Another Italian film is the one scheduled for Thursday November 17 (at 15 and 21), that is to say The immensity from Emanuele Crialese: the film is set in Rome, in the seventies, a world suspended between neighborhoods under construction and variety still in black and white, social achievements and family models that are now outdated. Clara and Felice (Penélope Cruz and Vincenzo Amato) have just moved into a new apartment. Their marriage is over: they no longer love each other, but they can’t break up. To keep them united, only the children on whom Clara pours all her desire for freedom: the eldest of her, has just turned 12 and is the attentive witness of Clara’s moods and the growing tensions between her parents. she. Adriana (Luana Giuliani) rejects her name, her identity, she wants to convince everyone that she is a boy and this obstinacy of her brings the already fragile family balance to a breaking point. While the children are waiting for a sign to guide them, be it a voice from above or a song on TV, everything around and inside them changes.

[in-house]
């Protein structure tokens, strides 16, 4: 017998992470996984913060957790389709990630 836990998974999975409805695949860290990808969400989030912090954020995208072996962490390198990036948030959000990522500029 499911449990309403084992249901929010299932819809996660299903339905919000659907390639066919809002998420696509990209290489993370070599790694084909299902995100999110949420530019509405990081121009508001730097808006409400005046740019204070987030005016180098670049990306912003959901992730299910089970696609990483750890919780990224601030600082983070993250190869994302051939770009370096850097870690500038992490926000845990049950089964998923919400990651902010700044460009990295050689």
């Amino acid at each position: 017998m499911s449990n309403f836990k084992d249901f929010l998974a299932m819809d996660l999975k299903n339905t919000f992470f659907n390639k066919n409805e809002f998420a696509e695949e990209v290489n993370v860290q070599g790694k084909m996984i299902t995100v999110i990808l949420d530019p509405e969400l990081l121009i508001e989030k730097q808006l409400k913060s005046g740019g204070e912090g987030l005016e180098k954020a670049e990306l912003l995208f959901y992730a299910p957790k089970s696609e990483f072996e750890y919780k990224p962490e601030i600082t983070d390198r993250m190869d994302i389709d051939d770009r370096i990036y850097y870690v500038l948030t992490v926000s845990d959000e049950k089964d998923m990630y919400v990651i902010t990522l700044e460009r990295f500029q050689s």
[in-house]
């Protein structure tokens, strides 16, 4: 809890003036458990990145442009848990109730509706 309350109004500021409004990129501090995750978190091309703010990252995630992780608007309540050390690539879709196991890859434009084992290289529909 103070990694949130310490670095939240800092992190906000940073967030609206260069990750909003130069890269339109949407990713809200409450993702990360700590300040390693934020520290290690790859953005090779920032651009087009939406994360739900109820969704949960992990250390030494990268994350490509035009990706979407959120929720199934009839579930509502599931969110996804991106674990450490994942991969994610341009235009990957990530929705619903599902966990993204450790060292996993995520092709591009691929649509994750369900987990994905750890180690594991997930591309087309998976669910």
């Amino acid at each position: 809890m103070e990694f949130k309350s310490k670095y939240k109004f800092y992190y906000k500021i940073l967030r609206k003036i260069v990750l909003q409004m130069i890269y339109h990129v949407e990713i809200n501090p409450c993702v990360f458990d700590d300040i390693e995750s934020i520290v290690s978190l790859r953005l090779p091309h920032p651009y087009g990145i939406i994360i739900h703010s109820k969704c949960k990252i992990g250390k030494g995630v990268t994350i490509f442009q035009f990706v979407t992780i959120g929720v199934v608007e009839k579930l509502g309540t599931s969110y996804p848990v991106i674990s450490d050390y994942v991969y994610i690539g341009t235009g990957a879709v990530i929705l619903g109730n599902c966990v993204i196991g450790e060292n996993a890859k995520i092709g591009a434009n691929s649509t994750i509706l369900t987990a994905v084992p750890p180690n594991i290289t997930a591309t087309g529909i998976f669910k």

200 meters from Ameen Nayfeh will be on the Arts screen on Thursday November 24 (at 3 pm and 9 pm): this is the directorial debut for Nayfeh. Shot in Tulkarem in 2019, the film was chosen as the representative of Jordan in the race for the Oscar for the best international film 2021, without being nominated (and also awarded in Venice in 2020). The family of Mustafa (Ali Suliman) and his wife Salwa (Lana Zeri) is divided by the wall that separates Palestinians and Israelis in the West Bank; he refuses to accept an Israeli work visa to reside on his land and so he has chosen to live beyond the barrier, separated from the people he loves. The situation puts the family in crisis, but Mustafa and Salwa do everything to make things work. One day Mustafa is warned that his son has had an accident: the man rushes to the Israeli checkpoint, but due to a bureaucratic problem he is denied entry. Desperate, he asks a smuggler for help and, along with other passengers, embarks on a journey into the hills along which the border runs. A journey of kilometers to cover a distance ideally covered in just 200 meters